The Digital Threshold Still High For Many Teachers

[SUN JAN 8; A6-A7; ”Digikynnys on yhä korkea monelle opettajalle,” Johanna Puukka]

 

Peer instruction works better than mass courses. In Forssa, teacher Atte Kolis tries out a mathematics game on a tablet, with help from his colleague, Pekka Lavi, who specializes in digital learning environments. Photo: Lassi Puhtimäki

 

 

 

 

* According to reports, the proficiency of teachers in information technology varies greatly.

* The government allotted 7,5 million euros for creating a chain of digitutoring in schools.

 

 

 

 

 

Information technology is a useful tool like any other for teachers, but one that doesn’t provide help automatically. It has to be learned to be able to properly utilize it.

Just before Christmas, the board of education allotted 7,5 million euros to municipalities, to spread the tutoring method nationwide. In many municipalities, the financial aid is used for hiring peer instructors, who specialize in digital learning environments.

– Teachers are required to have a pedagogical understanding of utilizing information and communication technologies. The ways of utilizing them vary with the given subject, says Pekka Lavi, a teacher in Forssa.

Lavi teaches mathematics and information technology to his students, but his colleagues also attend his digital learning classes. He’s also the school representative in the IT management team of Forssa.

 

Local government specialist Leena Pöntynen says the tutoring method is an efficient and pleasant way of learning. Through the tutors, information technology gets intertwined both with the school subjects, and the broad know-how of the new curriculum.

– As the level of know-how varies, tutoring can provide the corresponding tier of counseling. Also, knowledge gained in a familiar environment, with familiar equipment, and with familiar students, is much more easily applied in practice, as opposed to that gained in arranged courses, assesses Pöntynen.

The colleague-instructing Lavi confirms Pöntynen’s assessment.

– With a peer tutor, your thoughts and wishes are heard, and you can discuss how to get to the desired result. Follow-ups are also possible, remarks Lavi.

For a tutor, it’s ideal to instruct one person at a time, and focus on that person’s questions.

– Mostly, the required spare time is found during recess, but even short moments can help in practice, confirms Lavi.

According to Lavi, his colleagues are interested in digital pedagogy, but there are great differences in skill. The variance creates challenges for tutoring and extra training. Lavi has taken note that teachers have a high threshold to trying out a new device or program.

– Teachers aren’t required to handle the devices perfectly, they can learn together with the students – the new curriculum makes this possible, Lavi highlights.

 

In Kaarina of Turku, parents rose up against the city’s decision to use digital learning material, partly replacing books with tablets. Parents weren’t convinced of the learning outcomes.

– The new can be combined with the old. We sometimes use notebooks in class. I offer text books for the students to take home before exams, but few of them choose to, states Lavi.

Based on last spring’s research conducted by the Trade Union of Education, OAJ, there is great variety in the proficiency of teachers regarding information technology. A lot of teachers admitted their know-how to be either moderate or lacking.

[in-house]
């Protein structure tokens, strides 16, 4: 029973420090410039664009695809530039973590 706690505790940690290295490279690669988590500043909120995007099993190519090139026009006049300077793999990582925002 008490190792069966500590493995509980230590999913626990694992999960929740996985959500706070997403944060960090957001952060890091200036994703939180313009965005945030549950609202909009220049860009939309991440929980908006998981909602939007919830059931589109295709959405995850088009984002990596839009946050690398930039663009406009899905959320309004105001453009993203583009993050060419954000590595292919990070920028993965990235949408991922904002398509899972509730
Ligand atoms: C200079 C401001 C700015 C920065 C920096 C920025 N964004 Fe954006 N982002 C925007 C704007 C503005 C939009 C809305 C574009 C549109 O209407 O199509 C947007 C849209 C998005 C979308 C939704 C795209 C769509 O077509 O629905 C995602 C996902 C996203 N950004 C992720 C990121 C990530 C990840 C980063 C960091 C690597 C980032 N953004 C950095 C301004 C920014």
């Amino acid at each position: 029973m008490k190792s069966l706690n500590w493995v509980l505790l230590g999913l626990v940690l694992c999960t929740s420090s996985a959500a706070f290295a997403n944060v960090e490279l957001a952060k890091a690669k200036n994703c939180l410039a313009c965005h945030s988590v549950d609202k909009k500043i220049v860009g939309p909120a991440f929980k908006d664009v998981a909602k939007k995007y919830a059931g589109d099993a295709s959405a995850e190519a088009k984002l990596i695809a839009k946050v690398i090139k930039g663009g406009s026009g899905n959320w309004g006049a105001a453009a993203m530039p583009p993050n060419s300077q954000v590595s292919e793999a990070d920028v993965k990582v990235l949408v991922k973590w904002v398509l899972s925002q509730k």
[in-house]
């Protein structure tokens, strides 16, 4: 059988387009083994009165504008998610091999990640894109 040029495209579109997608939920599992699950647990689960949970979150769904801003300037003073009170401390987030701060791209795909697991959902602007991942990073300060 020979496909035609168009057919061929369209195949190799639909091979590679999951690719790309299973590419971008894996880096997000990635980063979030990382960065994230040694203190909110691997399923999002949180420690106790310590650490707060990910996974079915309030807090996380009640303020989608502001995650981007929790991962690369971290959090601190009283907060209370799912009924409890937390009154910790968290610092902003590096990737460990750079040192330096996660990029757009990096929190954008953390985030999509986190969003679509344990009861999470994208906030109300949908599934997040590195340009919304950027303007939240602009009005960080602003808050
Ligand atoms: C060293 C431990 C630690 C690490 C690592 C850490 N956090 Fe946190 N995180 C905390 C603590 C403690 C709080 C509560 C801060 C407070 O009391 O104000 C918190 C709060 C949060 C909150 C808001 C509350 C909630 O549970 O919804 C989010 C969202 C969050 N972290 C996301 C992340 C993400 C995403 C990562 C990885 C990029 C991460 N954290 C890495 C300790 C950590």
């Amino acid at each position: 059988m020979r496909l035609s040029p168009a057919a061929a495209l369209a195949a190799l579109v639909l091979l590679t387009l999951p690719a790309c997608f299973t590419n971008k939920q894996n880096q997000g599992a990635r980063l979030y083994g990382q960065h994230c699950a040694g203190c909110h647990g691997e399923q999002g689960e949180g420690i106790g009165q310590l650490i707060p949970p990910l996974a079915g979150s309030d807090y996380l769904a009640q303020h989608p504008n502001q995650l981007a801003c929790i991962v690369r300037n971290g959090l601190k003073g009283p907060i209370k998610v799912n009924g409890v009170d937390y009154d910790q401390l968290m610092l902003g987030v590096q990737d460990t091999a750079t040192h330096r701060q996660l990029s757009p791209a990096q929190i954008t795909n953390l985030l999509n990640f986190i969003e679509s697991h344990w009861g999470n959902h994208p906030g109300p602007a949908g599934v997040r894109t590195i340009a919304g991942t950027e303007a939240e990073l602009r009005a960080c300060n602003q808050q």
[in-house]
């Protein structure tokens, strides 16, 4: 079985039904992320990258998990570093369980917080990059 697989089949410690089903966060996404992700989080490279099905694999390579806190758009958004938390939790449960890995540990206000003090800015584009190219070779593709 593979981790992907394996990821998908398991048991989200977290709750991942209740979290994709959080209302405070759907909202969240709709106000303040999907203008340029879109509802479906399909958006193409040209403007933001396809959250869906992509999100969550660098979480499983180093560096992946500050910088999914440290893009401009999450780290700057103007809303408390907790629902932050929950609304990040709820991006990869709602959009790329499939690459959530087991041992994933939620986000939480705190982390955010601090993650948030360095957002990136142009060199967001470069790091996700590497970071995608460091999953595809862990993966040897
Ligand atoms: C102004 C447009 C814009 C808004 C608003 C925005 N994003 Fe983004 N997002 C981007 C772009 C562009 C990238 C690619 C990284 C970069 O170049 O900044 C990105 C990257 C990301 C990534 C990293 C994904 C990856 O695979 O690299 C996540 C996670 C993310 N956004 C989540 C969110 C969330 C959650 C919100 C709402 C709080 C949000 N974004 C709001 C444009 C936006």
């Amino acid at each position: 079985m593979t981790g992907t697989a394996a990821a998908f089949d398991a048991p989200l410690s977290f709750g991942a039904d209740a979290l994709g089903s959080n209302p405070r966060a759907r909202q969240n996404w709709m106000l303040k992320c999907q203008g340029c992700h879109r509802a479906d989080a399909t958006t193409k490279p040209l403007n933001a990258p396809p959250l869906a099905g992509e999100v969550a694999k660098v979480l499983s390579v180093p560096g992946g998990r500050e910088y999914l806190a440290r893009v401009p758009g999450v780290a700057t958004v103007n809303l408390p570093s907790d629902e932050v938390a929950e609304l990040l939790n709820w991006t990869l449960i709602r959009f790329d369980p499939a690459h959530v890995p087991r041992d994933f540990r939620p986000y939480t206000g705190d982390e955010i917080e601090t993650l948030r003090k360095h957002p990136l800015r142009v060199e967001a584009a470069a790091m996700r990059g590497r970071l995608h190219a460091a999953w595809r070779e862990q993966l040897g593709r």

In the survey, the know-how in question was more related to the use of devices and and programs, not pedagogy.

Regional ombudsman Katri Juvonen of OAJ Kanta-Häme states that the networks and their connections also have differences – even within the same municipality.

– There still exist network problems. When the connection drops out, the teacher, along with the rest of the class, has to get medieval, she points out.

 

A fifth of the municipalities refused the government’s money

Approximately 80% of municipalities applied for government aid to further and apply the tutoring method.

– The idea of local support and education has taken root. Many municipalities that had never applied for government aid, did so now, says project manager Sanna Vahtivuori-Hänninen of the Ministry of Education and Culture.

She further adds that it’s important to find out why about 20% of municipalities didn’t apply for aid. The situation in the municipalities in Satakunta, and South and Central Pohjanmaa, is of interest.

In the study, special attention is paid to the gray area, meaning the municipalities that haven’t yet applied for government aid.

– It could be that the schools in the municipalities already have good systems for information and communication technologies. Or maybe they don’t have the resources to apply for aid, ponders Vahtivuori-Hänninen.

The National Board of Education is planning a sparring model for school-specific aid for the schools in the gray area. The differences between municipalities are great.

– Some of the municipalities have barely gotten started with it, some have been at it for longer, Vahtivuori-Hänninen notes.

Good examples can be foud in Hämeenlinna, Tampere, Ylöjärvi, and Kajaani.

Municipalities also receive instructions for tutoring and management thereof.

 

7,5 million euros to 250 municipalities

* A tutor counselor supports other teachers in adapting to the changes in school culture, bringing new pedagogy to practice, and properly utilizing information technology.

* The National Agency for Education has allotted 7,5 million euros of tutoring aid to 250 municipalities and to 40 other organizers of education.

* Almost 80% of municipalities applied for the aid.

* Funds are to be allotted also in 2017 and 2018. 23 million euros are to be used to instill the tutoring method.

* The goal is for there to be one tutor for every 220 students.

 

Kommentointi on suljettu.

css.php